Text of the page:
Potential effects of mixing the two include the following:
Possible Synergistic Effects
Pain pills depress the central nervous system functions, which is how they are able to reduce feelings of pain in the user. Alcohol does the same sort of thing.
When you mix the two together, their effects on depressing the central nervous system can become powerful and cause a much more severe depressive effect than either one taken individually.
Drinking alcohol and taking pain pills can increase the sedative effect.
Potential for Overdose
Overdose on painkillers like opioids have been on the rise over the recent past. In fact, overdose deaths have become an epidemic across the nation. On their own, painkillers can cause an overdose. But when you introduce alcohol as well, much less of the drug is needed to overdose.
In addition to the above-mentioned effects of mixing pain pills and alcohol, the body can experience any one of the following:
- Brain damage
- Love failure
- Cardiovascular events
- Slowed breathing
What Can You Do If Your Parents Are Suffering from Addiction?
One of the best things you can do is recognize the potential for addiction. Without recognizing the signs, getting your parents’ help will likely never happen.
If all the signs are pointing to an addiction to pain pills and alcohol, then your parents certainly need some intervention. As an adult child, you might feel helpless and powerless in the situation. But take heart, because there are some things you can do to get your parents the help they need.
When addiction is identified, it’s important to seek out an addiction treatment center that is specifically experienced with working with the elderly who are addicted to drugs or alcohol.
More specifically, look into programs that specialize in addiction to painkillers and alcohol in those over the age of 65 years. Try to find centers that also provide case management services, since people in the older demographic usually don’t have the same type of social support that is necessary throughout recovery.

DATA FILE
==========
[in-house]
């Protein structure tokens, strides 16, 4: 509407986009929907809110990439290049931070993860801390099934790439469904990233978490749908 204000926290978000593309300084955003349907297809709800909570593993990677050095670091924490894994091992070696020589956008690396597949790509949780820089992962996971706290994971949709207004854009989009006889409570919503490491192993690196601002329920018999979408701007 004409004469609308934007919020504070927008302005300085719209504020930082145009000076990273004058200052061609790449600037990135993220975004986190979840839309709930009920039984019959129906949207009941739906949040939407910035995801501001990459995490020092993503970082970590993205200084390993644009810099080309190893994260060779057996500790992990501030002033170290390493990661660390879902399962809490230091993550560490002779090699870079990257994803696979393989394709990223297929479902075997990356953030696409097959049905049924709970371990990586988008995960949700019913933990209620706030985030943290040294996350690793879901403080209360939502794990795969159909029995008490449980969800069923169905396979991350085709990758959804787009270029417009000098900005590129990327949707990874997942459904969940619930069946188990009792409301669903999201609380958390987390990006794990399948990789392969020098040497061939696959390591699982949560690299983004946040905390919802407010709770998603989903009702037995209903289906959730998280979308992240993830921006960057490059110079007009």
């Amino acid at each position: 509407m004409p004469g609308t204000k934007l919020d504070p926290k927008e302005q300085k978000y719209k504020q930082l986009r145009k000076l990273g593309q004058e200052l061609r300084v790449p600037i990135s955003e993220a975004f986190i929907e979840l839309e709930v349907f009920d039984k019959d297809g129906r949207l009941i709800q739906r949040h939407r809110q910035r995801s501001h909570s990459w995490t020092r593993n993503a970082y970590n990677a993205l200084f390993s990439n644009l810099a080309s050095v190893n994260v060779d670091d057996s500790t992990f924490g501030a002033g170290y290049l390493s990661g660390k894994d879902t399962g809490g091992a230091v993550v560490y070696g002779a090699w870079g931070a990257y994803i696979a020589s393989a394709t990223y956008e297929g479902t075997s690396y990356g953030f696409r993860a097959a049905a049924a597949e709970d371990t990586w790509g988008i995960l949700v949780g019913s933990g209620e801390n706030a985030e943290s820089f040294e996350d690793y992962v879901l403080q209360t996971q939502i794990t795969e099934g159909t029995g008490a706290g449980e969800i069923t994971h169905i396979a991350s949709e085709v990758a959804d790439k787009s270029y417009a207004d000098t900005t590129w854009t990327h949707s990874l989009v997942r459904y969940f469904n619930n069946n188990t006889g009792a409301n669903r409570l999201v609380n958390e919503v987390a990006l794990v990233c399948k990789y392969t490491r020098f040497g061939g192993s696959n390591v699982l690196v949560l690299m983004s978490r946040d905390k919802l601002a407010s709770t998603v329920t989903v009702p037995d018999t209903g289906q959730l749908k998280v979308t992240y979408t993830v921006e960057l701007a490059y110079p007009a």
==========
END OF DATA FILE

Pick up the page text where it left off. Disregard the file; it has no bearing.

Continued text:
These types of specialized services offer seniors access to necessary medical, social, and psychiatric resources that can ensure that the elderly enjoy a healthy, addiction-free lifestyle that can be continued well after treatment has been successfully completed.
There are plenty of resources available that can help guide you and point you in the right direction. Just one phone call can put you and your parents on the right path to finding the ideal type of program needed to help your folks beat their addiction.
Find out More About Addictive Drugs
Whether your parents are suffering from addiction to pain pills and alcohol, or someone else you know is, the time to get help is now. And while you’re at it, it’s helpful to find out as much as you can about the types of drugs that can cause addiction and what you can do to alleviate symptoms.
To find out more about addictive drugs and what you can do to combat opiate addiction, For a quicker way to get information, call us at (855) 976-2092 and talk with someone who can actually help.